Twelve volunteers (including leader) turned out on a sunny but breezy summer morning. The weather was mostly sunny and warm with light but significant wind. Temperature typical for the time of year. Colin was leading assisted by Maurice. All the volunteers arrived at the slightly later start time of 10.00. The usual welcome, briefing and safety reminders was rapidly concluded.
The meadow has experience plenty of growth during our period of reduced management and so there are many tasks available.
The tasks chosen for today were:
1 Litter pick and clean sign cases.
2. Cut back growth from paths in the South Meadow.
3. Remove and cut wood from the fallen tree in between the North and Central Meadows to make the main path more passable.
4 Clear debris (mostly wood) from the route to the central grass dump.
5 Remove growth of the cherry plum which is crowding one of the two new birch trees.
Leslie arrived to do the litter pick as usual. She stayed until coffee time.

The working party split into two groups.
Maurice supervised a team of four (including himself) to attend to task 3 and 4.

The remainder headed to the South Meadow with shears and scythes to clear growth from paths.

Particular attention was given to the path along the bund along the eastern boundary. The brambles were cut back towards said bund to widen the path.

Brian was on hand to rescue to clump of Marsh Woundwort which only grows at this spot on the meadow. A map must be prepared with plants of interest marked so they can be encouraged.  Sadly, some Marsh Woundwort was cut, but there’s plenty more to come.
At 11.00 coffee and biscuits kindly supplied by Pam was dispensed at Frank’s seat.

We were pleased to welcome Jennifer just after coffee.

After coffee a couple of volunteers attended to task 5. There is still more cherry plum to remove but a good start was made.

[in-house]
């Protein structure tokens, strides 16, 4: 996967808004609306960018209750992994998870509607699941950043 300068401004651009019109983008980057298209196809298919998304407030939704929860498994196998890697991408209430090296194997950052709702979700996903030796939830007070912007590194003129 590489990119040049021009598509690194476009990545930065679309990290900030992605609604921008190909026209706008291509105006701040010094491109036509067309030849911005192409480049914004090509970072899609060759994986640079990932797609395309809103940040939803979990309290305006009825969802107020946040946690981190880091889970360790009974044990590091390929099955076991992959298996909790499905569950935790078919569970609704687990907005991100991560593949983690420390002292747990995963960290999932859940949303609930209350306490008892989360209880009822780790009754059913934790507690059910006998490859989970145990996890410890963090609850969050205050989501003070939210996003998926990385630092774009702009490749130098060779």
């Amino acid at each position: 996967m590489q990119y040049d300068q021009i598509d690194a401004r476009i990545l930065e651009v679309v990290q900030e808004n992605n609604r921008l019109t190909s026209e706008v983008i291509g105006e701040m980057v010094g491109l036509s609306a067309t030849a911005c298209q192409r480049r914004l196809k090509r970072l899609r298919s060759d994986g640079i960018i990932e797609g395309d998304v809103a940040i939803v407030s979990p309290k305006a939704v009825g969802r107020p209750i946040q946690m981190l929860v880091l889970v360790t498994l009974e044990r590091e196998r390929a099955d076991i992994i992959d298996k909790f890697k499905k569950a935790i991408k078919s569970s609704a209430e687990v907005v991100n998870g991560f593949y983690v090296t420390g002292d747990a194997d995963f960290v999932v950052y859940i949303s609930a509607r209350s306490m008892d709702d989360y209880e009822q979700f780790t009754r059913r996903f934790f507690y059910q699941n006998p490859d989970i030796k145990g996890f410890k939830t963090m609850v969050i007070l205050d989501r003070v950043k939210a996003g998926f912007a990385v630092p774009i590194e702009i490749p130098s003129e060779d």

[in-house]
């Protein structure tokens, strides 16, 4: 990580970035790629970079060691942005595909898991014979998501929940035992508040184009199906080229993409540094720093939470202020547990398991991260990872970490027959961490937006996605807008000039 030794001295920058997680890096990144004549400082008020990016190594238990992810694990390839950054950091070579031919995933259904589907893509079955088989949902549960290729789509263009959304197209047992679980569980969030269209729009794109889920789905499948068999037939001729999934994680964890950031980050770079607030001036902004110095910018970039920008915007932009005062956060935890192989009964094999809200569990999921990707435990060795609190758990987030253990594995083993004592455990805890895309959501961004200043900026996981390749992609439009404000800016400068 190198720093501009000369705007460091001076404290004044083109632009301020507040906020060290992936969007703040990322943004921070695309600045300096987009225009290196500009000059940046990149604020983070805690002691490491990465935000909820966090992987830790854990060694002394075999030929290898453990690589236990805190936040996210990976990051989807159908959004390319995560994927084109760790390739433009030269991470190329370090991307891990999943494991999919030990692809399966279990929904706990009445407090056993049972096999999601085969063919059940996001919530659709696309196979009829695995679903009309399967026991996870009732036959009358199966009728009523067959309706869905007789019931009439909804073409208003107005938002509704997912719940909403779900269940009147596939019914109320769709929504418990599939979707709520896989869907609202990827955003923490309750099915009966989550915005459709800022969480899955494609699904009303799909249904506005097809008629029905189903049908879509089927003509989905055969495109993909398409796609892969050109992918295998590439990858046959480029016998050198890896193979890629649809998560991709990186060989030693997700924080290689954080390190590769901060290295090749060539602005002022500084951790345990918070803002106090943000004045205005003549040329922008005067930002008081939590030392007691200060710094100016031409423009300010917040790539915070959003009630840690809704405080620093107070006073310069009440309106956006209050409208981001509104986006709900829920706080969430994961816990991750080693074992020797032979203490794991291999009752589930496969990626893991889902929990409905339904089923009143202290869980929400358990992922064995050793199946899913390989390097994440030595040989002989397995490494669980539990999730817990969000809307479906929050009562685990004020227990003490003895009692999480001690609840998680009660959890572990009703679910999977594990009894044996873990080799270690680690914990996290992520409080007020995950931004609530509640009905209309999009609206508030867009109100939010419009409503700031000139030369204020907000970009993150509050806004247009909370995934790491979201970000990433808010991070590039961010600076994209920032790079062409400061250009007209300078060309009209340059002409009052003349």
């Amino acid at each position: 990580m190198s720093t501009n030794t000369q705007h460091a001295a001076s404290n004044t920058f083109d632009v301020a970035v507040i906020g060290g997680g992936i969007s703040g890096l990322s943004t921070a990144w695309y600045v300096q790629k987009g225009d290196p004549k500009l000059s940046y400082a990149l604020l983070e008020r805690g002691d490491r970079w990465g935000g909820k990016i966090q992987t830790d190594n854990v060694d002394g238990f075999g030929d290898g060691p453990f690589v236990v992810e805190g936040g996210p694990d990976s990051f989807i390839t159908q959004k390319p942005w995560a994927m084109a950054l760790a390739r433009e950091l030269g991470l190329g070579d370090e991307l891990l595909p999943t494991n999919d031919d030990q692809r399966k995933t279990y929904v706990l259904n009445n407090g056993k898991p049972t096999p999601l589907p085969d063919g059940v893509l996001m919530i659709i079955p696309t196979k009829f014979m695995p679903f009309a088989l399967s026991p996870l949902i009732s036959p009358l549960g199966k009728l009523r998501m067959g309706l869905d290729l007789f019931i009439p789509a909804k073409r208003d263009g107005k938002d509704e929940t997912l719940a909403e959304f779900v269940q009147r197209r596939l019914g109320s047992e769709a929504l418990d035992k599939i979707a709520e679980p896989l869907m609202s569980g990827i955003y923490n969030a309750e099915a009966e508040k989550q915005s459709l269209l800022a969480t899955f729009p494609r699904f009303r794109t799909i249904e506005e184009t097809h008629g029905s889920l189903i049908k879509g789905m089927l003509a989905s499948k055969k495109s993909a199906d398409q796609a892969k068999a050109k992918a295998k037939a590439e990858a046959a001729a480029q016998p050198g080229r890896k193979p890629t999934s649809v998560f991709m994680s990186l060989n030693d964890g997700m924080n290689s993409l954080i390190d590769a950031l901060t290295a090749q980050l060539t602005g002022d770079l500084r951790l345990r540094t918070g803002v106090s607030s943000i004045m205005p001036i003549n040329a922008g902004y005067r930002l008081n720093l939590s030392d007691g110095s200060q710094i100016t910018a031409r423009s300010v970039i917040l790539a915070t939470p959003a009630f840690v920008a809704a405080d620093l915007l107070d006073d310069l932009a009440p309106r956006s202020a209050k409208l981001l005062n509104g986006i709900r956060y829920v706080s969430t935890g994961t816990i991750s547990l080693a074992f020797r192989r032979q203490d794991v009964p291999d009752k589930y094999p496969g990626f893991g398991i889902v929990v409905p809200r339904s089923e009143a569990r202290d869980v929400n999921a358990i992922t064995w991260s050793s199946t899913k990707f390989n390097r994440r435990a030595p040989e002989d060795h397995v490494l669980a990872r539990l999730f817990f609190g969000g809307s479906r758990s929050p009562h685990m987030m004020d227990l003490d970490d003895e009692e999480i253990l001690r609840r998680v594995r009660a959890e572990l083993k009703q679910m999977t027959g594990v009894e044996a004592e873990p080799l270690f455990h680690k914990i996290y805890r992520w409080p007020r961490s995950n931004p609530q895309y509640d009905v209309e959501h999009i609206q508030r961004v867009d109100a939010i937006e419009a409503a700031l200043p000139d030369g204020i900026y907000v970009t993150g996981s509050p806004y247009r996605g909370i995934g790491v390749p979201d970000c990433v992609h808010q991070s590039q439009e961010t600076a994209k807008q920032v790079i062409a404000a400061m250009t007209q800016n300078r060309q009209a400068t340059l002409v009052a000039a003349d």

Maurice and Nigel attended to a tough lump of concrete which has become a hazard on the river path. They broke it up and levelled the path surface. (Many thanks from Brian)
Dan decided to replace the Perspex sheet on the south notice board. He requested that more sheets are ordered of both sizes to make good damage. (dog scratches in this case)
Dan with a new signcase window

Jennifer helping Dan to move the window through the meadow
– with Reed Canary-grass in the background.

What shall we do with the damaged window?
The remainder continued to clear paths in the South Meadow were good progress was made. It will be possible to mow the paths at a later work session.
The session ended at 12.00 and the tools were packed away. The tool store was locked at 12.15.

Extra notes from Brian
During coffee break, Lesley showed us one of the silver canisters which she has been finding hundreds all over Emsworth. It is thought they contain the gas nitrous oxide, also known as ‘laughing gas’, which used to be used in dentistry and is now on general sale as an agent in whipped cream dispensers. Apparently, they are freely available and are used by youngsters to get a ‘high’.

Jennifer and I accompanied Dan to the Lumley Stream where he has installed a special Water Vole raft. We watched as Dan placed fresh pieces of apple on the raft – a fruit much loved by Water Voles. Dan reports that previous apple pieces had been nibbled and removed, but by what we don’t yet know.   However, he plans to mount a trail camera on a nearby tree to catch the creature in question. Let’s hope it is a Water Vole. So watch this space!

Wildlife observations – from Brian
I managed to get a nice shot of a first summer female Large White with distinctive spots on its upper wings.  The male has none.
On the way home, I met Dave and David at the top of Seagull Lane looking upwards at several Swifts flying overhead. Dave counted five which is a good number in this year of scarcity of this species.


TUESDAY JUNE 16 – 2020
Volunteers Work Session